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How Craig Federighi & Dan Riccio were selected to leadership roles at Apple

Apple's promotion of Craig Federighi to lead Mac software engineering and Dan Riccio to head hardware engineering follow years of experience in working closely with Steve Jobs and other members of the company's executive team.

Craig Federighi was recruited to Apple in 2009 to serve as vice president of OS X engineering, working under senior vice president Bertrand Serlet. However, Federighi and Serlet had started working together 15 years earlier at Steve Jobs' NeXT, and both joined Apple in 1996 when Jobs returned to the company he founded.

Federighi's EOF leadership at NeXT

Shortly after joining NeXT in 1994, Federighi took over management of the company's Enterprise Objects Framework, which had become one of the company's most important products.

Jobs' NeXT had first attempted to sell high end workstation hardware, then attempted to market its advanced operating system (for Sun Solaris and HP workstations and even generic PCs). But as Microsoft's Windows closed opportunities for competition for alternatives, Jobs began to focus NeXT on objects, the subject of a 1996 Wired interview that occured just a few months before Jobs' return to Apple.

Jobs described the importance of object-oriented programing in noting that "the most exciting things happening today are objects and the Web," adding, "I don't think Microsoft will figure out a way to own it [the Web]. There's going to be a lot more innovation, and that will create a place where there isn't this dark cloud of dominance."

NeXT was therefore focused on bringing its object-oriented development technology to the web in order to make it easy to build sophisticated web applications, which was the purpose of its then-new flagship product named WebObjects.

A key technology that made WebObjects valuable to corporations wanting to build web applications was the Enterprise Objects Foundation software that Federighi had been leading.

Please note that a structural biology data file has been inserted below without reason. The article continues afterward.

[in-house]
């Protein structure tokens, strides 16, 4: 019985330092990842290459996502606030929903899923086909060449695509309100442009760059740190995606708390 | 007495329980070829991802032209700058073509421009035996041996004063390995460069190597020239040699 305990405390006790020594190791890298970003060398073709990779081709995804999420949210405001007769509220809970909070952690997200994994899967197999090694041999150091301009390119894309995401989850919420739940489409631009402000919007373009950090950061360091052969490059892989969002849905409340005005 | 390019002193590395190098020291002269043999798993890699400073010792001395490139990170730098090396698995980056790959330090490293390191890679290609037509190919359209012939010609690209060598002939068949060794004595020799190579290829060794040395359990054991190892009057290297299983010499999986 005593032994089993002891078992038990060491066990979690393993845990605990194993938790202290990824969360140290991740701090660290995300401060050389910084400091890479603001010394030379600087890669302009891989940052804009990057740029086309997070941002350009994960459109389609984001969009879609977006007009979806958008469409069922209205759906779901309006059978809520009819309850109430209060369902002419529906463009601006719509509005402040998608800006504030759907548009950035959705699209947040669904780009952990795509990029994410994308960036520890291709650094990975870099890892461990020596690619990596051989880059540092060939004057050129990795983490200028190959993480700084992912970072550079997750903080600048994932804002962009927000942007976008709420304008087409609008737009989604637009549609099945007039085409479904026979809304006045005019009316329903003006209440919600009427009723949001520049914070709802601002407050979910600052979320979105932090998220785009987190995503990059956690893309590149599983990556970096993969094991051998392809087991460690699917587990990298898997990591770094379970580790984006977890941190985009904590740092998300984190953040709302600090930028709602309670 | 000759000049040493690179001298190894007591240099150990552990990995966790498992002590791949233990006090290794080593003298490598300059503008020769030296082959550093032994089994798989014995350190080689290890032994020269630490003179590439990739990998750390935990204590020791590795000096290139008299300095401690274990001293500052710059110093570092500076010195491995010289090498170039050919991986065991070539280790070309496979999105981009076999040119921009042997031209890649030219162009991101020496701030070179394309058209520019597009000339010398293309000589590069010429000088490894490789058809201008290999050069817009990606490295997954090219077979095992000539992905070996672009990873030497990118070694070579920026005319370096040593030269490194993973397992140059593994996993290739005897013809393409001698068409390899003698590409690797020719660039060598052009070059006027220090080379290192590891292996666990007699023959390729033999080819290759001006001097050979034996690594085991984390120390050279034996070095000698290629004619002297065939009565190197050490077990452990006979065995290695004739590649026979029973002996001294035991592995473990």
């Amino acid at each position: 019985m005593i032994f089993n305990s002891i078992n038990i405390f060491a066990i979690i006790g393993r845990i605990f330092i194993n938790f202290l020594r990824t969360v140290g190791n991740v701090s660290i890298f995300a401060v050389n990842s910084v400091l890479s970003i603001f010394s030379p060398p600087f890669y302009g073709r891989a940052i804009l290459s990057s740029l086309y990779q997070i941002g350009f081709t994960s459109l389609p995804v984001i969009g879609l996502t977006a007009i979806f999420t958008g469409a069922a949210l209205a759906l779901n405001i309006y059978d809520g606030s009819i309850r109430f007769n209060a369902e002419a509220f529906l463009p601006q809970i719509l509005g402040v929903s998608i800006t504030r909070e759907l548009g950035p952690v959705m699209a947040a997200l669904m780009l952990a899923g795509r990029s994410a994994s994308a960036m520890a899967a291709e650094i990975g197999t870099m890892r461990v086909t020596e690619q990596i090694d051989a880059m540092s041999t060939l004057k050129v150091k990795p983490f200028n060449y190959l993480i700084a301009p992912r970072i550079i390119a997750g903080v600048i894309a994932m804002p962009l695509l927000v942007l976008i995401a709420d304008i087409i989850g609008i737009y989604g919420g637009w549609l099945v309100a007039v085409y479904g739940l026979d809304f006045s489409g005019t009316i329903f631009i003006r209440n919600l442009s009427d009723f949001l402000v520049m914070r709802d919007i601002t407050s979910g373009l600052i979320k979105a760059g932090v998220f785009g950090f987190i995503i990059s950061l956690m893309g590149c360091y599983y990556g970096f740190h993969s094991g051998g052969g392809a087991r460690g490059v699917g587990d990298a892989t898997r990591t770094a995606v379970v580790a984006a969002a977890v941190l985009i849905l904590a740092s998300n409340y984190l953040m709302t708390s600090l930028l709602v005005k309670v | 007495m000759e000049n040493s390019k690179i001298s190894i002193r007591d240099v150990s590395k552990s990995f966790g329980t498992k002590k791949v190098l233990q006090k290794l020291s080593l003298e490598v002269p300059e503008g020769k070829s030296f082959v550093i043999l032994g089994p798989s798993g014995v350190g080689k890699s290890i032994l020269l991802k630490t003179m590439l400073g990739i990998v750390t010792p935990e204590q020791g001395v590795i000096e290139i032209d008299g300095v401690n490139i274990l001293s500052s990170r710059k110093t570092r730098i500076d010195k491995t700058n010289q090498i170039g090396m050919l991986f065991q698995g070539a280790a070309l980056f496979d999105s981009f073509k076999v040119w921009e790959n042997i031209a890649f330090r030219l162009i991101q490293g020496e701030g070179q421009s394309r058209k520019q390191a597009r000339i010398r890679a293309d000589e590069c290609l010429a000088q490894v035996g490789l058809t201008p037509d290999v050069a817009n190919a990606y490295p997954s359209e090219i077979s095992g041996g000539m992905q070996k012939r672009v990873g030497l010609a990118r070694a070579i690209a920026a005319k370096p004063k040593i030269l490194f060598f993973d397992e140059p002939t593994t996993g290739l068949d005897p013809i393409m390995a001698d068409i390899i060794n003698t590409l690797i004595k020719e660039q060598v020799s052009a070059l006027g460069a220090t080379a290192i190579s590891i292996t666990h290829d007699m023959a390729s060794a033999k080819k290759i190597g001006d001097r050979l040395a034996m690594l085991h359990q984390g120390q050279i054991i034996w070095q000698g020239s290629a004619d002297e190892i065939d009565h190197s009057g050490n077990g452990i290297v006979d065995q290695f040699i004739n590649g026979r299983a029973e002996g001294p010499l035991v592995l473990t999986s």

EOF enabled companies to build sophisticated apps that could access information stored in a relational database as if it were objects, erasing much of the complexity of making that data easy to display and update in dynamic web apps.

Federighi brought ideas together, listened

Wil Shipley, a developer who worked closely with NeXT before it became part of Apple, noted that "the NeXT EOF team had some of the smartest engineers on it I’ve ever had the pleasure of working with, but they tended to be kind of lone wolves. They did their thing, they had their ideas, the wrote code. Craig [Federighi] brought ideas together."

Shipley described meeting Federighi as "the new guy" at NeXT in 1994, writing, "he’s like seven feet tall and gameshow-host handsome and he’s smiling like a used car salesman. I will admit it; I was prepared not to like him. I mean, nerds have a certain look to them, and if you violate the unwritten nerd contract then you risk ostracization."

Shipley added, "You naturally expect a tall, handsome dude to be, well, kind of a jerk. Like, his ideas are more important than yours. But what struck me so hard in that first meeting, so much so that it’s still in my head 17 years later, is that he was there to listen.

"And not just to passively listen — he wanted to make sure he understood what we were saying, yes, but also to get to the heart of it. Are you saying we need this? Is this what’s really important, or is it this other thing? Active listening. In an industry where most engineers just want to talk about how big their metaphorical dicks are, this was a huge surprise."

Craig Federighi

Apple Senior Vice President of Mac Software Engineering Craig Federighi. | Source: Apple

Federighi is listed as an inventor on three Apple patents related to EOF: binding user interface objects to application objects, distributing and synchronizing objects and managing changes to a graph of data bearing objects.

On page 2 of 4: Apple kills EOF, Federighi leaves